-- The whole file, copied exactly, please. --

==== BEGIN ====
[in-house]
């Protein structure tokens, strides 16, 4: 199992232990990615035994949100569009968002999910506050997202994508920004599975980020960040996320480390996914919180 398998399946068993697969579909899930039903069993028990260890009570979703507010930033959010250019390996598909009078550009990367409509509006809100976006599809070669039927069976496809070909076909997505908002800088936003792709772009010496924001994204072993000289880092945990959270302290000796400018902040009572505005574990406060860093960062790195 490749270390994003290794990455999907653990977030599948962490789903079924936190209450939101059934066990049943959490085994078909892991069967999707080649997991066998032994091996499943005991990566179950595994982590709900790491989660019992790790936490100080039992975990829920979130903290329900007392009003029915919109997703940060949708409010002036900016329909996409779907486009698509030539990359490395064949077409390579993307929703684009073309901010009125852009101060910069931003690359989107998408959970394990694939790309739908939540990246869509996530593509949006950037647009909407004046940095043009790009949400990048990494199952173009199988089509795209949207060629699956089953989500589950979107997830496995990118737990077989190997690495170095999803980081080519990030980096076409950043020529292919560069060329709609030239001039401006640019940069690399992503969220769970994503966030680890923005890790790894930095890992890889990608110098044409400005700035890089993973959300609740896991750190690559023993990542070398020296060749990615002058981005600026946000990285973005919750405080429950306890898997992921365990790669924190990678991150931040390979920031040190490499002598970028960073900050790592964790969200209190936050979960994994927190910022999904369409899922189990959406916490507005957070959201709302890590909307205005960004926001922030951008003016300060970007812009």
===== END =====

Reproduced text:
[in-house]
């Protein structure tokens, strides 16, 4: 199992232990990615035994949100569009968002999910506050997202994508920004599975980020960040996320480390996914919180 398998399946068993697969579909899930039903069993028990260890009570979703507010930033959010250019390996598909009078550009990367409509509006809100976006599809070669039927069976496809070909076909997505908002800088936003792709772009010496924001994204072993000289880092945990959270302290000796400018902040009572505005574990406060860093960062790195 490749270390994003290794990455999907653990977030599948962490789903079924936190209450939101059934066990049943959490085994078909892991069967999707080649997991066998032994091996499943005991990566179950595994982590709900790491989660019992790790936490100080039992975990829920979130903290329900007392009003029915919109997703940060949708409010002036900016329909996409779907486009698509030539990359490395064949077409390579993307929703684009073309901010009125852009101060910069931003690359989107998408959970394990694939790309739908939540990246869509996530593509949006950037647009909407004046940095043009790009949400990048990494199952173009199988089509795209949207060629699956089953989500589950979107997830496995990118737990077989190997690495170095999803980081080519990030980096076409950043020529292919560069060329709609030239001039401006640019940069690399992503969220769970994503966030680890923005890790790894930095890992890889990608110098044409400005700035890089993973959300609740896991750190690559023993990542070398020296060749990615002058981005600026946000990285973005919750405080429950306890898997992921365990790669924190990678991150931040390979920031040190490499002598970028960073900050790592964790969200209190936050979960994994927190910022999904369409899922189990959406916490507005957070959201709302890590909307205005960004926001922030951008003016300060970007812009």